The Foreign Service Journal, December 2011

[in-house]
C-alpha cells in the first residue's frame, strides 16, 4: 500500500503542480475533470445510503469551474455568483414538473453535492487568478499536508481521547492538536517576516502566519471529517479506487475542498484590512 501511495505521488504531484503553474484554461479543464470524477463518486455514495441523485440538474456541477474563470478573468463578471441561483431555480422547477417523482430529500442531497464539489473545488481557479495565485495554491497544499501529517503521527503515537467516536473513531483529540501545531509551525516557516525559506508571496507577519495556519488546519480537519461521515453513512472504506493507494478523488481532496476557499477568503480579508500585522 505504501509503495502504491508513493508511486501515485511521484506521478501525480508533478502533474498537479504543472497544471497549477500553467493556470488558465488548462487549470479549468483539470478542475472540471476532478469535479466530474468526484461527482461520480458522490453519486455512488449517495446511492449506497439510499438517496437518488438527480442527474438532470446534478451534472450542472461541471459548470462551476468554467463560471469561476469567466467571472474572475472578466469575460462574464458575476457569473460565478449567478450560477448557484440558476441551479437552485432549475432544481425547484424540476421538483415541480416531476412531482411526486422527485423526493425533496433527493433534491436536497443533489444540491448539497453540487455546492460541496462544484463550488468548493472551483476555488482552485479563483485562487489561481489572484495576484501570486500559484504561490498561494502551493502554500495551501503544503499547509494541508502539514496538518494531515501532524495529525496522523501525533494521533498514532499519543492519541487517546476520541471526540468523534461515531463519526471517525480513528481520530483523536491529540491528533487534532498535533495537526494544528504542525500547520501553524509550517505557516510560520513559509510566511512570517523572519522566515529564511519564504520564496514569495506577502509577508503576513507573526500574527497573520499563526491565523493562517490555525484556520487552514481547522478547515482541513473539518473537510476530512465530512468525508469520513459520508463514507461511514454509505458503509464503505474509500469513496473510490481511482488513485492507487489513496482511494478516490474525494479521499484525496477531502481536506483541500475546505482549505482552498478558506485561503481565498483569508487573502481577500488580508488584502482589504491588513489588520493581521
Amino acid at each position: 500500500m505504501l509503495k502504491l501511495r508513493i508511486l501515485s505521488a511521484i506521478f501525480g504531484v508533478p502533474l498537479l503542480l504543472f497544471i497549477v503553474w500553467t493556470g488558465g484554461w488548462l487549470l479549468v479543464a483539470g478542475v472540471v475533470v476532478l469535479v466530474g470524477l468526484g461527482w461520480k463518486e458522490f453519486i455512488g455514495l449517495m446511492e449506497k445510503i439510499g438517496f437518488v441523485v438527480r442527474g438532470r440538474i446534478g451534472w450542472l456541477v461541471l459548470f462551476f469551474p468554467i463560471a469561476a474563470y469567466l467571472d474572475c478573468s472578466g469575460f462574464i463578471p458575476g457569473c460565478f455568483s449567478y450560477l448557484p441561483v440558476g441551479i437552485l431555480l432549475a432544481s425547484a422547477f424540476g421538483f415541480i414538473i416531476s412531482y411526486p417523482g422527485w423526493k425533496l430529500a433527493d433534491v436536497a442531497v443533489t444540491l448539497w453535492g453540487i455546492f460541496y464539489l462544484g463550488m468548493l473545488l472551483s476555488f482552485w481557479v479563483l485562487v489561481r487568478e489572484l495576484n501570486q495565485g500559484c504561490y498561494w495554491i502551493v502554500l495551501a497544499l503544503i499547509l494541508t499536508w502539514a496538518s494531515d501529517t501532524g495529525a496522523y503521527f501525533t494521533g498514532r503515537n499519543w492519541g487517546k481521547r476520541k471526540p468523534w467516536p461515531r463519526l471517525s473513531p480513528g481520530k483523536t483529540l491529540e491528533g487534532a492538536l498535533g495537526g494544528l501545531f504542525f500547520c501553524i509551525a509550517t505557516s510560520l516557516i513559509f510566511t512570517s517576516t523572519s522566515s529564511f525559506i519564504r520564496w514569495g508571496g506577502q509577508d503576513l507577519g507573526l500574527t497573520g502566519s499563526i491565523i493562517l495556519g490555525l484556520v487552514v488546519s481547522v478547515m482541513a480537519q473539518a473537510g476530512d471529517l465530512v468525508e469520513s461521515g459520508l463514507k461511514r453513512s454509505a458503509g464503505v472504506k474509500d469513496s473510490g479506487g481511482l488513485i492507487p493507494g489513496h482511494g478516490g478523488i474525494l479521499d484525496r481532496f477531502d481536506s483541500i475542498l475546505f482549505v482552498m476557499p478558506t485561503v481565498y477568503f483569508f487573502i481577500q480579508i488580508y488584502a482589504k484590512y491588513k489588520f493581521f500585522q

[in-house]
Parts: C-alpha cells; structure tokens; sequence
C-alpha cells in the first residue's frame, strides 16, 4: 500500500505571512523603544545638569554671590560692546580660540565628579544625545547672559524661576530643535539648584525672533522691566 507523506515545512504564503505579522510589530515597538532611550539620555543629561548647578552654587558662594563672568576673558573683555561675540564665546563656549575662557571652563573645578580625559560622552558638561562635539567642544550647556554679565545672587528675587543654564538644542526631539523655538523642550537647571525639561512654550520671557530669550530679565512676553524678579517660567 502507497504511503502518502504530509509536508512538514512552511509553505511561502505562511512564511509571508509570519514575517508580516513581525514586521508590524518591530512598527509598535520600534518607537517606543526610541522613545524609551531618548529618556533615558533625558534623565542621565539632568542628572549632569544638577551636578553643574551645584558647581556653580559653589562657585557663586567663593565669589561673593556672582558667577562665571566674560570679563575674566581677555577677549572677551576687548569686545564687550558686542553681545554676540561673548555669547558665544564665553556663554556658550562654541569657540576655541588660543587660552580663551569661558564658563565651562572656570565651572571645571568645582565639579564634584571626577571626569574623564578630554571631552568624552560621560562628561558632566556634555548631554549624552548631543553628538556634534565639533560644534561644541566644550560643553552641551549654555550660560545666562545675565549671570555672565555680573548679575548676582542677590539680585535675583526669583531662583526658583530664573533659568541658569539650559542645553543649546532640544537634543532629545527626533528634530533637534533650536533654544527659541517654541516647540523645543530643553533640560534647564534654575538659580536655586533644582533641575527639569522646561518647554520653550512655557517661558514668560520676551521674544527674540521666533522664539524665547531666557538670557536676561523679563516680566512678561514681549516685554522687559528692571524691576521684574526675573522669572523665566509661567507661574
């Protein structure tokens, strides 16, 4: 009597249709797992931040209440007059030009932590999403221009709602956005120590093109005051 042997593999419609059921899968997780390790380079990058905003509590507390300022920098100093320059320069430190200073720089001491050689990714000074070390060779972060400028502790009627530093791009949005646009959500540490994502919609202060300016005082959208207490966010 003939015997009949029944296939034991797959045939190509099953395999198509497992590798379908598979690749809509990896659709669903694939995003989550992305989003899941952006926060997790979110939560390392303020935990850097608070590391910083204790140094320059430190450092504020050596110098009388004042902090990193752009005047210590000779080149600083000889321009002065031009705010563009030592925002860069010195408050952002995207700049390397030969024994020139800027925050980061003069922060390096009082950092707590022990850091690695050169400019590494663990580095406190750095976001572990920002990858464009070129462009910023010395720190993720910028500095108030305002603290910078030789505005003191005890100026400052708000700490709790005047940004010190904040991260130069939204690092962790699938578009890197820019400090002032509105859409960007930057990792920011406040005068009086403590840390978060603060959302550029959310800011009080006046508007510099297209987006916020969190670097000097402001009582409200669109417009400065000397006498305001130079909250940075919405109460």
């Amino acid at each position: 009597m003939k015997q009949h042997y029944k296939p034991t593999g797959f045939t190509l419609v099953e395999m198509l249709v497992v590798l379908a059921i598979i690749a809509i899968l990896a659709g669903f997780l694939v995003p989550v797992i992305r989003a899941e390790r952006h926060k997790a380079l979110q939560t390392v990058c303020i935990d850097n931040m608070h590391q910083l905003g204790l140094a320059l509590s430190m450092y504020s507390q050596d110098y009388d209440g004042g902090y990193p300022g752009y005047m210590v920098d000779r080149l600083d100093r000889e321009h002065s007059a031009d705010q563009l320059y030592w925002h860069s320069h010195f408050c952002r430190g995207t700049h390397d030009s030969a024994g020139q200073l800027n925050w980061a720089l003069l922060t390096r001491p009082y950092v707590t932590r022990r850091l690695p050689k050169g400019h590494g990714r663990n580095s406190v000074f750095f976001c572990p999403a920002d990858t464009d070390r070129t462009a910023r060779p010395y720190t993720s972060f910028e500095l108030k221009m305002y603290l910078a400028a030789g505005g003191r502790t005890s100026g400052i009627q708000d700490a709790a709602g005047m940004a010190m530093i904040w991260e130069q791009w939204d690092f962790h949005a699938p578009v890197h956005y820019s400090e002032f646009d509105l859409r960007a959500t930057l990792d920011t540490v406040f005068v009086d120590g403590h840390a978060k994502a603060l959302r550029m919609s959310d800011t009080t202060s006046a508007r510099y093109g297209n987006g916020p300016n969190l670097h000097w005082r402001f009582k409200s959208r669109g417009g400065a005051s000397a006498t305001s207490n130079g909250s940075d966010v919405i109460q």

28 F O R E I G N S E R V I C E J O U R N A L / D E C E M B E R 2 0 1 1 far occurred in Washington, not in Moscow. As for the embassy, we got our in- formation the old-fashioned way, going out on the street, to people’s offices and into society, traveling as much as possible beyond the capital, talking and listening to people, using our eyes, ears, voices and—not least — our wits. Opening Up Before 1985, when Mikhail Gorbachev came to power as general secretary of the Communist Party of the Soviet Union, Soviet authorities had, for decades, attempted to isolate the American embassy in Moscow from normal contact with Soviet citizens — and with Soviet officials other than those specifically designated to deal with the embassy. Some American administrations, particularly those of Presidents Richard Nixon, Gerald Ford and Jimmy Carter, unwisely facilitated Soviet efforts to isolate the embassy by doing most of its business through the So- viet ambassador in Washington. In his fascinating Tchaikovsky 19, A Diplomatic Life Behind the Iron Curtain , retired FSO Robert Ober de- scribes the atmosphere in the embassy in the mid-1980s and previously. If these conditions had persisted, the em- bassy’s ability to follow and interpret developments in a vast empire convulsed by change would have been crip- pled. Fortunately, developments encouraged by U.S. policy and supported by Gorbachev altered the environment in which our embassy operated. Beginning in 1987, Soviet society was gradually but rapidly opened to contacts with the outside world. Equally important, Presidents Ronald Reagan and George H.W. Bush and Secretaries of State George Shultz and James A. Baker III managed to estab- lish trusted personal relationships with Gorbachev and Foreign Ministers Eduard Shevardnadze and Alexander Bessmertnykh. Both American and Soviet leaders en- couraged their subordinates to follow suit and work out the problems brought on by the Cold War. In the late 1980s, a win-win spirit rapidly replaced the destructive “zero-sum” attitude that had burdened negotiations dur- ing most of the Cold War. In the summer of 1989, groups of Lithuanians, Esto- nians and Latvians made appointments with me to explain their plans for a restoration of the in- dependence Stalin had extinguished as World War II began. The fact that they could do so with impunity was evidence that the Soviet author- ities had eased restrictions on con- tact with foreign diplomats. Before Gorbachev’s reforms, such behavior would have been considered tanta- mount to treason and punished accordingly. When the Soviet government refused their demands for more autonomy, the newly elected Baltic leaders in- tensified the pressure for their own independence and began to support independence movements in the other non-Russian union republics. Resistance to Communist Party rule from Moscow was not dependent on Baltic in- spiration, however, but arose spontaneously, particularly in those areas in western Ukraine and Moldova seized by Stalin following the Nazi-Soviet Pact of 1939, and in the South Caucasus. The Baltic Independence Push By 1990, Consul General Richard Miles in Leningrad (as St. Petersburg was then known) maintained an almost continuous presence in Tallinn, Riga and Vilnius, aided by Embassy Moscow and U.S. embassies in nearby Scan- dinavia. (One of the key officers in this effort, Latvian- speaking FSO Ints Silins, subsequently became U.S. ambassador to Latvia.) An advance party to open a con- sulate general was sent to Kiev (now known as Kyiv) and thus able to keep abreast of developments there and visit Moscow frequently to file reports. Embassy Moscow’s political and economic reporting officers were given assignments to follow developments in specific non-Russian republics. Opposition leaders usually knew who on the embassy staff had responsibility for their republic and would frequently alert our diplo- mats to planned demonstrations and other significant events. All reporting officers in Moscow, Leningrad and Kiev spoke and understood Russian. Some were compe- tent in a second language used in the Soviet Union, such as Latvian, Ukrainian, Armenian, Uzbek or Tajik. This was an invaluable asset in developing rapport with per- sons of those nationalities even though most were fluent in Russian. In March 1990 the decision of the Lithuanian parlia- ment to declare a restoration of the country’s independ- F OCUS From 1987, Soviet society was gradually but rapidly opened to contacts with the outside world.